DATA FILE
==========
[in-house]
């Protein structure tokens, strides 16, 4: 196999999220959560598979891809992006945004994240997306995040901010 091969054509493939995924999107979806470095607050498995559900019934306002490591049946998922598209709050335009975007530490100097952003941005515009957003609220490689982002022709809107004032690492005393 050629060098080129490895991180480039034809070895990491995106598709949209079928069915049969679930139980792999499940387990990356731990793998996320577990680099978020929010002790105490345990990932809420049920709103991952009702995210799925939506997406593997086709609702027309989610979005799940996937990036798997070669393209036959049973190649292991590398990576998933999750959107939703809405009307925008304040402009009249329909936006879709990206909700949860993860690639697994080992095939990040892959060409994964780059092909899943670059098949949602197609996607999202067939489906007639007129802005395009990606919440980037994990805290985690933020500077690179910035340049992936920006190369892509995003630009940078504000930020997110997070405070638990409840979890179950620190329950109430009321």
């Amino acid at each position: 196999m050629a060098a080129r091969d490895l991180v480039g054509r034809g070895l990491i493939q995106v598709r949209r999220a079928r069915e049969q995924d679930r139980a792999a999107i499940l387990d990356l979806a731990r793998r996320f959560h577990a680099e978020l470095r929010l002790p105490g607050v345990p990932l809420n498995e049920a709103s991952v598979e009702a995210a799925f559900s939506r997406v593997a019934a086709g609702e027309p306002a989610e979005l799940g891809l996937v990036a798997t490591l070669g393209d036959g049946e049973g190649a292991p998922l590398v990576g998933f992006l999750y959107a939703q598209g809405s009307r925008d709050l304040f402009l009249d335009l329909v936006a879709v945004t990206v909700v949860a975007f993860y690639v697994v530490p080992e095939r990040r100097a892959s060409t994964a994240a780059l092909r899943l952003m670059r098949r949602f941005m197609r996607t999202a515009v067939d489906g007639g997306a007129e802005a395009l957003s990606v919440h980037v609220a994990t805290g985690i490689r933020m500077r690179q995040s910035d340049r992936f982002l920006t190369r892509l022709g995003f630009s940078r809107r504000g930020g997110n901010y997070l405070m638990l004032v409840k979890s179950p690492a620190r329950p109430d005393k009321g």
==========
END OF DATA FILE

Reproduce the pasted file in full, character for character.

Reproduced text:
[in-house]
């Protein structure tokens, strides 16, 4: 196999999220959560598979891809992006945004994240997306995040901010 091969054509493939995924999107979806470095607050498995559900019934306002490591049946998922598209709050335009975007530490100097952003941005515009957003609220490689982002022709809107004032690492005393 050629060098080129490895991180480039034809070895990491995106598709949209079928069915049969679930139980792999499940387990990356731990793998996320577990680099978020929010002790105490345990990932809420049920709103991952009702995210799925939506997406593997086709609702027309989610979005799940996937990036798997070669393209036959049973190649292991590398990576998933999750959107939703809405009307925008304040402009009249329909936006879709990206909700949860993860690639697994080992095939990040892959060409994964780059092909899943670059098949949602197609996607999202067939489906007639007129802005395009990606919440980037994990805290985690933020500077690179910035340049992936920006190369892509995003630009940078504000930020997110997070405070638990409840979890179950620190329950109430009321």
């Amino acid at each position: 196999m050629a060098a080129r091969d490895l991180v480039g054509r034809g070895l990491i493939q995106v598709r949209r999220a079928r069915e049969q995924d679930r139980a792999a999107i499940l387990d990356l979806a731990r793998r996320f959560h577990a680099e978020l470095r929010l002790p105490g607050v345990p990932l809420n498995e049920a709103s991952v598979e009702a995210a799925f559900s939506r997406v593997a019934a086709g609702e027309p306002a989610e979005l799940g891809l996937v990036a798997t490591l070669g393209d036959g049946e049973g190649a292991p998922l590398v990576g998933f992006l999750y959107a939703q598209g809405s009307r925008d709050l304040f402009l009249d335009l329909v936006a879709v945004t990206v909700v949860a975007f993860y690639v697994v530490p080992e095939r990040r100097a892959s060409t994964a994240a780059l092909r899943l952003m670059r098949r949602f941005m197609r996607t999202a515009v067939d489906g007639g997306a007129e802005a395009l957003s990606v919440h980037v609220a994990t805290g985690i490689r933020m500077r690179q995040s910035d340049r992936f982002l920006t190369r892509l022709g995003f630009s940078r809107r504000g930020g997110n901010y997070l405070m638990l004032v409840k979890s179950p690492a620190r329950p109430d005393k009321g």